Stained glass roundel
Heraldic stained glass roundel, 19th century, part of series, cf.SPE.SG.005.1-8. Stained glass oval painted with the arms of Watt/s, 'Azure, three arrows or, feathered and headed argent, on a chief of the last as many moors' heads proper couped side-faced' beneath the crest 'a greyhound sejant argent, supporting with the dexter foot an arrow headed and barbed or', above a banner reading 'WATT OF SPEKE'. These arms were used by various Watt/s families, including the Watts of Hanslope Park. Here, they refer to Richard Watt I (1724-96), who bought Speke Hall in 1795, and his descendants.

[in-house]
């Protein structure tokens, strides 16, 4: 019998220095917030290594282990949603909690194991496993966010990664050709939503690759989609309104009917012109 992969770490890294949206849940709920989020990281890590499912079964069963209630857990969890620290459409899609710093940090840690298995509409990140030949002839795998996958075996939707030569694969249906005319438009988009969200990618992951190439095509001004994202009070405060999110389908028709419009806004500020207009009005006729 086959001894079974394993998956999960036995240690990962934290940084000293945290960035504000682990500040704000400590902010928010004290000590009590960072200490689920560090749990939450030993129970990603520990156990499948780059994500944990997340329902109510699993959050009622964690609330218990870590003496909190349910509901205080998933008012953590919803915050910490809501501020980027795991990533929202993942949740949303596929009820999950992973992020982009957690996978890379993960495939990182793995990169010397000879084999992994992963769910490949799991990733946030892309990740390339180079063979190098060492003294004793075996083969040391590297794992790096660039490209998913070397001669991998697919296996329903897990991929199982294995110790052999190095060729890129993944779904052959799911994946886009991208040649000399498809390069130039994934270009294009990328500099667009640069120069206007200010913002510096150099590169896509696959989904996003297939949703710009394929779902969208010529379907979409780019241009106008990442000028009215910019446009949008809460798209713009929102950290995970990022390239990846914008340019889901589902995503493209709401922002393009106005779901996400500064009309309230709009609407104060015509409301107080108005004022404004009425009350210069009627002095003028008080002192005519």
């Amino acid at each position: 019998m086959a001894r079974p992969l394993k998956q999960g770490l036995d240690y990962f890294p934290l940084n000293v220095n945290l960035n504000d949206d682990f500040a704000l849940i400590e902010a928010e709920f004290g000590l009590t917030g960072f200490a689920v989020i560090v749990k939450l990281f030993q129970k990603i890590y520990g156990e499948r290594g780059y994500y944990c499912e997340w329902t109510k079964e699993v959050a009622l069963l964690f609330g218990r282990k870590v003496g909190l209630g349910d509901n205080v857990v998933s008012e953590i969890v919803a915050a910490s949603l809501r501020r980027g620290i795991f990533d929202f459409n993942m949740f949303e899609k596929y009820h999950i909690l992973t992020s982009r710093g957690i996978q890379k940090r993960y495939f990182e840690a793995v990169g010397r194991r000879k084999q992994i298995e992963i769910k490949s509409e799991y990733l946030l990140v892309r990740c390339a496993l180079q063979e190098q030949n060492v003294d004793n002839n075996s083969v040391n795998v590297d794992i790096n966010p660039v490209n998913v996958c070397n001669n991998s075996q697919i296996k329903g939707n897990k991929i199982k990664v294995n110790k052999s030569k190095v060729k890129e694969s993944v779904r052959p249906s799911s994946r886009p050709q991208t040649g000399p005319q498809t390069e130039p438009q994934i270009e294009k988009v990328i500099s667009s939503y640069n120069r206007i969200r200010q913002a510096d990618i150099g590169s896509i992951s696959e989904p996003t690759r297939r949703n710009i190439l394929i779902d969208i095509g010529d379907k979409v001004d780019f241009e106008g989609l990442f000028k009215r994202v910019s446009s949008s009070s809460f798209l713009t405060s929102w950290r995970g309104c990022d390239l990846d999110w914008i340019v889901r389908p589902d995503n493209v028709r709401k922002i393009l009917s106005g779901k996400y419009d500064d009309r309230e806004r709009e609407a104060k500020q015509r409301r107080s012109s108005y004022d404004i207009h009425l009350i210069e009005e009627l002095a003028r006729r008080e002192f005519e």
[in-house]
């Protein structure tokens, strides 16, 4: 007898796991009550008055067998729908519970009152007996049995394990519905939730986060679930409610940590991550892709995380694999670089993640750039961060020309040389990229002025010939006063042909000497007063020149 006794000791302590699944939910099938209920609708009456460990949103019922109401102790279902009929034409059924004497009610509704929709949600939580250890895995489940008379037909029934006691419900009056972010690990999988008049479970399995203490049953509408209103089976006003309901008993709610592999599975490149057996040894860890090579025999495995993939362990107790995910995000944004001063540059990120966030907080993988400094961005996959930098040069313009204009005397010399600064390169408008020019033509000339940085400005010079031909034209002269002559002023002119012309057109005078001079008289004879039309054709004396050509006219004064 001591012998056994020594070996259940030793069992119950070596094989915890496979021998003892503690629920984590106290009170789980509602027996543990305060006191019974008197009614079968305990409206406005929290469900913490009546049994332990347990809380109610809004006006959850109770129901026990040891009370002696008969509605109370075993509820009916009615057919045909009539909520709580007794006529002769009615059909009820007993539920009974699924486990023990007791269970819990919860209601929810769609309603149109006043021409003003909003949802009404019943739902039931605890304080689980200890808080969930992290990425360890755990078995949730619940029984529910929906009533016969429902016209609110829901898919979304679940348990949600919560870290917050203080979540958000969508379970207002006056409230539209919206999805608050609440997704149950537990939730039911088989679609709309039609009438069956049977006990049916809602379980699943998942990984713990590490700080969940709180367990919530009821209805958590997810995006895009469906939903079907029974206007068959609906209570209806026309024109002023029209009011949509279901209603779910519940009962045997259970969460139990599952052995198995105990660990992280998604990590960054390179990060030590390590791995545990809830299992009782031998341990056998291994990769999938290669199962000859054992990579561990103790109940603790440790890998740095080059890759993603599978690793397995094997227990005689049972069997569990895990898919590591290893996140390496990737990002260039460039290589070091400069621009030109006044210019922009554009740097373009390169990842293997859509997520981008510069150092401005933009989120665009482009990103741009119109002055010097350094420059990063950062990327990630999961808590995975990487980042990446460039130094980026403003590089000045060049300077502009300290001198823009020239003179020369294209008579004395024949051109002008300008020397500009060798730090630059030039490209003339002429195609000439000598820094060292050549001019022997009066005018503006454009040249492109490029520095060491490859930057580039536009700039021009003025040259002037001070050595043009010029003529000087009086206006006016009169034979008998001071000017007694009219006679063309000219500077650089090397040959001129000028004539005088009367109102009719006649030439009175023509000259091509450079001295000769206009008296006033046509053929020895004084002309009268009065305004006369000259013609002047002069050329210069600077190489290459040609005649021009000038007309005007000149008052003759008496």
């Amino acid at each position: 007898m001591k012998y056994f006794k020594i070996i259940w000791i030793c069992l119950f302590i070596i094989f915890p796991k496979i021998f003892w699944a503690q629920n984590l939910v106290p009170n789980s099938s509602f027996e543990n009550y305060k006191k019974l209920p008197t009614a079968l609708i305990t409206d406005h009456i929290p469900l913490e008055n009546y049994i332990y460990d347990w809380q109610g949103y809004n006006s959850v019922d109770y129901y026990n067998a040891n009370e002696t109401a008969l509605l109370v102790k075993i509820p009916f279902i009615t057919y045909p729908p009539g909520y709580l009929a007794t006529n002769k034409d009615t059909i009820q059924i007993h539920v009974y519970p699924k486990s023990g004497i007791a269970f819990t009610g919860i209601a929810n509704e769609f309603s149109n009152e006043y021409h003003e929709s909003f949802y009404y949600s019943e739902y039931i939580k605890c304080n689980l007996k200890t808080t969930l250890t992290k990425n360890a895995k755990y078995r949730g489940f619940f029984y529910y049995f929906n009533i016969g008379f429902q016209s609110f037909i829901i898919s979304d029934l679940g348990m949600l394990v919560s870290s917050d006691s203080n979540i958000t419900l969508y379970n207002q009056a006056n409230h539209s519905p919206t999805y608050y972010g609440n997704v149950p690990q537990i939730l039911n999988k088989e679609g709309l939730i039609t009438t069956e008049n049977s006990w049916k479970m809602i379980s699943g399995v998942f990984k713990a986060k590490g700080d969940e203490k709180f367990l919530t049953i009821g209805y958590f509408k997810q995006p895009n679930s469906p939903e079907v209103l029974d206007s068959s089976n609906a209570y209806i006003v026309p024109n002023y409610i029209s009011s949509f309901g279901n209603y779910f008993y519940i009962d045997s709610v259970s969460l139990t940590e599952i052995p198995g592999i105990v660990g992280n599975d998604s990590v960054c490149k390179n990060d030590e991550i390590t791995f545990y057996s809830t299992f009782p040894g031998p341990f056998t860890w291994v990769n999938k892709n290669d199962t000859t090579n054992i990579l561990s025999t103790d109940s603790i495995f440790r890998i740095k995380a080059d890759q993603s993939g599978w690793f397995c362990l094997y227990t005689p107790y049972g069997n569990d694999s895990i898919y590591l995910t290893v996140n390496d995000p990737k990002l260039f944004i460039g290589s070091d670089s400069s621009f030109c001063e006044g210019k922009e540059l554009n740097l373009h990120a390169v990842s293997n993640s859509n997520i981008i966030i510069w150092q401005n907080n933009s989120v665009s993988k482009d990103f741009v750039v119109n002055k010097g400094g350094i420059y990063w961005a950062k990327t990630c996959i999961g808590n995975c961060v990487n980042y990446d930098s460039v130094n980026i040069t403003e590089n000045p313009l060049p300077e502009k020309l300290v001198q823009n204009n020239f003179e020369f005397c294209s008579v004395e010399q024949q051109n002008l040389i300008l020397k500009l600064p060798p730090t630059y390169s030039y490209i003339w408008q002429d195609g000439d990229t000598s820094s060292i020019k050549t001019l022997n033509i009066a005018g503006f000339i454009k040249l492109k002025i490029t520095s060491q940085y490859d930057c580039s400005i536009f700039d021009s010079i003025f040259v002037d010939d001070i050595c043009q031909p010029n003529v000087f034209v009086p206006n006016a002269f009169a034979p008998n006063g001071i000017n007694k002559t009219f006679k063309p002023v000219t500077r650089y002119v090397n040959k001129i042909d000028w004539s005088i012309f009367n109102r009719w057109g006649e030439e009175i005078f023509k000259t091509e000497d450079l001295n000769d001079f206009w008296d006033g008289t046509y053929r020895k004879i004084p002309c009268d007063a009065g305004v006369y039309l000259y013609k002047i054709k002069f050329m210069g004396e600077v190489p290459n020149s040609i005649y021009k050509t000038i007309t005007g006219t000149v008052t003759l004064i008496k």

Note on Heraldry: The head of a black person – sometimes crowned, sometimes ‘wreathed’ about the head – appears frequently as a motif (or charge) in medieval European heraldry. In the language of heraldry, the person depicted is described (or blazoned) as a ‘maure’, ‘moor’, ‘blackmoor’ or ‘blackamoor’, and the motif as ‘a maure’s head’ or ‘a moor’s head’, and so on. The term ‘maure’ derives from the Greek work ‘mauros’ meaning ‘black’ or ‘very dark’ and, in the medieval and early modern periods, was an ill-defined stereotype applied to Muslims of the Islamic Iberian Peninsula and North Africa. Usage developed to conflate Muslims and black Africans of any ethnicity. The image of the ‘moor’ or ‘blackamoor’ in European heraldry is itself usually stereotyped. Precisely when and where this motif was adopted as an heraldic charge is unknown, but the earliest example is thought to date from 11th century Italy. Its origins may lie in the invasion of Spain and Portugal in 711 by Africa and Arab Muslim forces. In Western Europe, the device may have referred to the black Egyptian St. Maurice, the patron saint of the Holy Roman Empire from the beginning of the 10th century, or to denote participation in the Crusades. Sometimes, in England, the device is used in what are known as ‘canting’ arms, and are incorporated into the arms of a family called ‘More’ or ‘More’, as a pun on their name. Several National Trust properties were, at one time in their history, owned by families whose coats of arms and/or crests incorporated ‘a moor’s head’ as an heraldic charge, and so it appears on objects which survive in National Trust collections. The arms of the Bankes family of Kingston Lacy, for instance, granted in 1613, included the crest ‘a moor’s head, full-faced, couped at the shoulders proper, on the head a cap of maintenance gules, turned up ermine, adorned with a crescent, issuant therefrom a fleur-de-lis or’. ‘Moors’ heads’ feature here in the arms of the Watt family, slave-traders and owners of several Jamaican plantations, who bought Speke Hall in 1795 and who set up their arms in stained glass in one of the windows there. The term ‘moor’ is now considered anachronistic, but it remains part of heraldry’s descriptive vocabulary. It is used here in its historical and heraldic context.